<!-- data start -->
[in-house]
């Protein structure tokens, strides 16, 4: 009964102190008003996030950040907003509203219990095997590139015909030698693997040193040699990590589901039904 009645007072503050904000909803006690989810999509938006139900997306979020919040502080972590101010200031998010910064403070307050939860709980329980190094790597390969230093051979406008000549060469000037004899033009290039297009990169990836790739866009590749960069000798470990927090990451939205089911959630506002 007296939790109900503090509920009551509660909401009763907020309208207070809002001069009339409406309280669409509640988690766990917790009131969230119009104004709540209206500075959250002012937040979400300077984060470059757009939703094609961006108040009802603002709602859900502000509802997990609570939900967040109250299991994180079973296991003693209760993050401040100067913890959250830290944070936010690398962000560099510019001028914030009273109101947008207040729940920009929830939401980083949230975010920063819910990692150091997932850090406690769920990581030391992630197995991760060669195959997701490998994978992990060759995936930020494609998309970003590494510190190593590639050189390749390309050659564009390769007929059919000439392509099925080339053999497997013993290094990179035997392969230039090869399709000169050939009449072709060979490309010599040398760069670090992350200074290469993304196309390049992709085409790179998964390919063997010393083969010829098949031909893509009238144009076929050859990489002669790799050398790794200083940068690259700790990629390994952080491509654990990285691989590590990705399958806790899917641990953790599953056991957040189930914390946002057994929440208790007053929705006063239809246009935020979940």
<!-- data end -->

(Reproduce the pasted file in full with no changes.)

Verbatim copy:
[in-house]
């Protein structure tokens, strides 16, 4: 009964102190008003996030950040907003509203219990095997590139015909030698693997040193040699990590589901039904 009645007072503050904000909803006690989810999509938006139900997306979020919040502080972590101010200031998010910064403070307050939860709980329980190094790597390969230093051979406008000549060469000037004899033009290039297009990169990836790739866009590749960069000798470990927090990451939205089911959630506002 007296939790109900503090509920009551509660909401009763907020309208207070809002001069009339409406309280669409509640988690766990917790009131969230119009104004709540209206500075959250002012937040979400300077984060470059757009939703094609961006108040009802603002709602859900502000509802997990609570939900967040109250299991994180079973296991003693209760993050401040100067913890959250830290944070936010690398962000560099510019001028914030009273109101947008207040729940920009929830939401980083949230975010920063819910990692150091997932850090406690769920990581030391992630197995991760060669195959997701490998994978992990060759995936930020494609998309970003590494510190190593590639050189390749390309050659564009390769007929059919000439392509099925080339053999497997013993290094990179035997392969230039090869399709000169050939009449072709060979490309010599040398760069670090992350200074290469993304196309390049992709085409790179998964390919063997010393083969010829098949031909893509009238144009076929050859990489002669790799050398790794200083940068690259700790990629390994952080491509654990990285691989590590990705399958806790899917641990953790599953056991957040189930914390946002057994929440208790007053929705006063239809246009935020979940």